As I've mentioned before, there is certainly no crime in hacking an iPhone and as an avid AppTapp user, I've done it myself. And while Apple did not specifically threaten those people who hacked their iPhones, it did fire a warning shot at those who unlocked their iPhones in saying that a future software update will render an unlocked iPhone useless.

If Apple decides to follow through with this threat and release a software update that will "brick" the iPhone, the company should be ready for an extremely hostile user base and ramifications that will affect every device it produces. Some are naive enough to think that Apple can do no wrong and its cult following will stick with it through thick and thin, but I disagree. If Apple decides to brick iPhones, no one will be its friend.

But then again, there will always be some who claim Apple was forced to do it by AT&T and it should be doing it, but I think that's pure rubbish. If Apple releases a software update that will brick iPhones, it has nothing to do with AT&T loyalty and everything to do with making as much money as possible through questionable practices.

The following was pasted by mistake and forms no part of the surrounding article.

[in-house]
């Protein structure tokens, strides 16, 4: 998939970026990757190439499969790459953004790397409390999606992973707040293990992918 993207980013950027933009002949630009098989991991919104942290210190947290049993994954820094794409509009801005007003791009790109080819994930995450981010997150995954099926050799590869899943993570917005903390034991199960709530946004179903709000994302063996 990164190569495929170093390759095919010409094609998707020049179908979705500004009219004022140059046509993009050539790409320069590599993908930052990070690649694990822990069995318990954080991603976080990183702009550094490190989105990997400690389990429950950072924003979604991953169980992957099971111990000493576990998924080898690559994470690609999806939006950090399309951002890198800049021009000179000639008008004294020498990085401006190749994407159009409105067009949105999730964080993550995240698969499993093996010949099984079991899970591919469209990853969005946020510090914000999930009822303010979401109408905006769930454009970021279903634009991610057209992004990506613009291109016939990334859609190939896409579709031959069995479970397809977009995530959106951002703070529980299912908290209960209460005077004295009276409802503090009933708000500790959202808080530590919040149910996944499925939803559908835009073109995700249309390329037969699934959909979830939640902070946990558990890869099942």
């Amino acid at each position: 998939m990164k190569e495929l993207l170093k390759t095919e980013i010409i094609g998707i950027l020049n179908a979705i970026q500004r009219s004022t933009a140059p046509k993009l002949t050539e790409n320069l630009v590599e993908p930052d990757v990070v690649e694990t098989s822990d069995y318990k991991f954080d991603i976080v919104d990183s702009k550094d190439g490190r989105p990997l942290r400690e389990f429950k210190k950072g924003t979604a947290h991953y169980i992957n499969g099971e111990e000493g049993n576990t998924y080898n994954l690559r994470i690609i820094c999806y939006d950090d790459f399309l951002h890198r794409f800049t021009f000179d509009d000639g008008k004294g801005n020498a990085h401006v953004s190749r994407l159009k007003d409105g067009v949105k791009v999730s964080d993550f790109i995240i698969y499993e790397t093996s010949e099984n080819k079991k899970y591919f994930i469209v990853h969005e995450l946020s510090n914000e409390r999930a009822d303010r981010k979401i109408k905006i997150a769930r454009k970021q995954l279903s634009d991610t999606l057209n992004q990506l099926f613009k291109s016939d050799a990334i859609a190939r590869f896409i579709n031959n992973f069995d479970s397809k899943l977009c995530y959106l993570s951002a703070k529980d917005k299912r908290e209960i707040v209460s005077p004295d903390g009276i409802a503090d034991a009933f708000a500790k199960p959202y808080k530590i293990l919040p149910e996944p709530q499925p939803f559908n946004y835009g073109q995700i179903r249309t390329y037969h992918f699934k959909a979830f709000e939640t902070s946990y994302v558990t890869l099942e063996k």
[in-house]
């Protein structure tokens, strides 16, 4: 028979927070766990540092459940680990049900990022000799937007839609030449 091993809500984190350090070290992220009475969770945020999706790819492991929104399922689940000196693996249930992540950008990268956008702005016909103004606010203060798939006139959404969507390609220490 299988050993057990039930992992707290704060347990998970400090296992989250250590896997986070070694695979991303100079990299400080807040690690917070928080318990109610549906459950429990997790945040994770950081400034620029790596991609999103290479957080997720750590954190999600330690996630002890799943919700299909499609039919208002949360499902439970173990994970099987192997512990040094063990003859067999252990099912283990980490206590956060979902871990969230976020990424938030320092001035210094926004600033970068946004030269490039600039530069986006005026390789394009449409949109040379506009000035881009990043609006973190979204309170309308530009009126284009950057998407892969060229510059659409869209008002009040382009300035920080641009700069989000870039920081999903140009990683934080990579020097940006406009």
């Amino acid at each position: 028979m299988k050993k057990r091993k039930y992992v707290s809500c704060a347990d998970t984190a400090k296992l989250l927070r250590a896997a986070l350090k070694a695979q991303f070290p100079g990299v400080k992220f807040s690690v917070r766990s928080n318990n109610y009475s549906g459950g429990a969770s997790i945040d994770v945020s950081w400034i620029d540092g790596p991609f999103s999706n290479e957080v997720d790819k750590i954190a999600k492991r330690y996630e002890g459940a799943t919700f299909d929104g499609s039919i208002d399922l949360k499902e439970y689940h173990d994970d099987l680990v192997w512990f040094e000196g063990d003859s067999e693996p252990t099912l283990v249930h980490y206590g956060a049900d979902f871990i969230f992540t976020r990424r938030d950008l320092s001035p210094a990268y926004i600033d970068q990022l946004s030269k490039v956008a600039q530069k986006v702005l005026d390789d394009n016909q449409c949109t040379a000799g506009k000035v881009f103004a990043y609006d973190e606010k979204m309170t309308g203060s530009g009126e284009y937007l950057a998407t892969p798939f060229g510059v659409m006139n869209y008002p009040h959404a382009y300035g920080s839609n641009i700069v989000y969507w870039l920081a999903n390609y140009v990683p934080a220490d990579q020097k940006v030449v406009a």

[...]

Please visit the link provided for the complete story.


Again, I must repeat that I really think this was another stupid move by Apple. Currently the new firmware hasn't been released yet, but if it does indeed "brick" the phone, then you can bet there'll be some serious backlash from those on the fence as well as a number of Apple loyalist.



posted on Sep, 26 2007 @ 07:51 AM
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If Apple decides to follow through with this threat and release a software update that will "brick" the iPhone, the company should be ready for an extremely hostile user base and ramifications that will affect every device it produces.


Good. Maybe they will learn a lesson.



posted on Sep, 26 2007 @ 07:55 AM
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reply to post by Octavius Maximus
 


Unless they've been watching the blogosphere and realize that this move would jeopardize future profits. When it comes to corporate entities, that's all that really matters.

Well, we'll see how it goes and I'll keep posting updates in this thread.



posted on Sep, 26 2007 @ 08:23 AM
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Originally posted by Octavius Maximus

Good. Maybe they will learn a lesson.


If youre talking about Apple then yes, they should learn.



posted on Sep, 26 2007 @ 08:27 AM
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Theyve learnt plenty, i'd be sick if i were an Apple higher up, or of any company.

You do your best to create something and get a profit (*gasp! they must be evil!). You make buisness deals with similar companies.

And what do people do? Screw around with your products and STILL complain.